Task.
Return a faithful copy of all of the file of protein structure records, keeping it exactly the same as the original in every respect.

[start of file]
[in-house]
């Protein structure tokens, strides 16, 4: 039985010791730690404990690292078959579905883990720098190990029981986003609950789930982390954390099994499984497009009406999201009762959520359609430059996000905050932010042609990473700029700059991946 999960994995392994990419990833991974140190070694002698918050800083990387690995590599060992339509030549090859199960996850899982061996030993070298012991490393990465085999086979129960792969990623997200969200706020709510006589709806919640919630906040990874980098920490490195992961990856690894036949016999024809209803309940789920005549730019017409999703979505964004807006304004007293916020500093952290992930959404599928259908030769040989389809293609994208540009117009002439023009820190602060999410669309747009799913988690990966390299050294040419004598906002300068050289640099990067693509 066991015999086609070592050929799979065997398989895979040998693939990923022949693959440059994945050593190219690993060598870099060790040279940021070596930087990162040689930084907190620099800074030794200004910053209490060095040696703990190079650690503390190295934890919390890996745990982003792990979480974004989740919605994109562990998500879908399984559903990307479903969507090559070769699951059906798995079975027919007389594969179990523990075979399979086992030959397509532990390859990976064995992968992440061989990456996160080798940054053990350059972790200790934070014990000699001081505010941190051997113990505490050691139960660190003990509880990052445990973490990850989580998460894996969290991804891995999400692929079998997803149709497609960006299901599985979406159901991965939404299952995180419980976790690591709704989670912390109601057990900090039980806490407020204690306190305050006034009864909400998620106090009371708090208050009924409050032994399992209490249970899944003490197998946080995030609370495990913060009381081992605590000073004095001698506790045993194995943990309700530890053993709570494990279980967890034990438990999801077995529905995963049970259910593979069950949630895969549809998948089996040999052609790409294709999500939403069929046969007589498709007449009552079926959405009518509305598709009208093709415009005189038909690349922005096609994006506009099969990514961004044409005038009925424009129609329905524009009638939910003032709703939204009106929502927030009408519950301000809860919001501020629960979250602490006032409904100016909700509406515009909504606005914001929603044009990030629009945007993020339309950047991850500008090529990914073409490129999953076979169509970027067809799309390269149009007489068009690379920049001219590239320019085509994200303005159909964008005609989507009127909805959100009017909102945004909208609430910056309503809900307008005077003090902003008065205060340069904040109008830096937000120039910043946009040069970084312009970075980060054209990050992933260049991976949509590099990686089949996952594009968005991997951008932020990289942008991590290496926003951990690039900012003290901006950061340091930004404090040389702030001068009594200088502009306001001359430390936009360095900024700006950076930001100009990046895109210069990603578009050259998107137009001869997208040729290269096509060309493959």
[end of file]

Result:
[in-house]
């Protein structure tokens, strides 16, 4: 039985010791730690404990690292078959579905883990720098190990029981986003609950789930982390954390099994499984497009009406999201009762959520359609430059996000905050932010042609990473700029700059991946 999960994995392994990419990833991974140190070694002698918050800083990387690995590599060992339509030549090859199960996850899982061996030993070298012991490393990465085999086979129960792969990623997200969200706020709510006589709806919640919630906040990874980098920490490195992961990856690894036949016999024809209803309940789920005549730019017409999703979505964004807006304004007293916020500093952290992930959404599928259908030769040989389809293609994208540009117009002439023009820190602060999410669309747009799913988690990966390299050294040419004598906002300068050289640099990067693509 066991015999086609070592050929799979065997398989895979040998693939990923022949693959440059994945050593190219690993060598870099060790040279940021070596930087990162040689930084907190620099800074030794200004910053209490060095040696703990190079650690503390190295934890919390890996745990982003792990979480974004989740919605994109562990998500879908399984559903990307479903969507090559070769699951059906798995079975027919007389594969179990523990075979399979086992030959397509532990390859990976064995992968992440061989990456996160080798940054053990350059972790200790934070014990000699001081505010941190051997113990505490050691139960660190003990509880990052445990973490990850989580998460894996969290991804891995999400692929079998997803149709497609960006299901599985979406159901991965939404299952995180419980976790690591709704989670912390109601057990900090039980806490407020204690306190305050006034009864909400998620106090009371708090208050009924409050032994399992209490249970899944003490197998946080995030609370495990913060009381081992605590000073004095001698506790045993194995943990309700530890053993709570494990279980967890034990438990999801077995529905995963049970259910593979069950949630895969549809998948089996040999052609790409294709999500939403069929046969007589498709007449009552079926959405009518509305598709009208093709415009005189038909690349922005096609994006506009099969990514961004044409005038009925424009129609329905524009009638939910003032709703939204009106929502927030009408519950301000809860919001501020629960979250602490006032409904100016909700509406515009909504606005914001929603044009990030629009945007993020339309950047991850500008090529990914073409490129999953076979169509970027067809799309390269149009007489068009690379920049001219590239320019085509994200303005159909964008005609989507009127909805959100009017909102945004909208609430910056309503809900307008005077003090902003008065205060340069904040109008830096937000120039910043946009040069970084312009970075980060054209990050992933260049991976949509590099990686089949996952594009968005991997951008932020990289942008991590290496926003951990690039900012003290901006950061340091930004404090040389702030001068009594200088502009306001001359430390936009360095900024700006950076930001100009990046895109210069990603578009050259998107137009001869997208040729290269096509060309493959």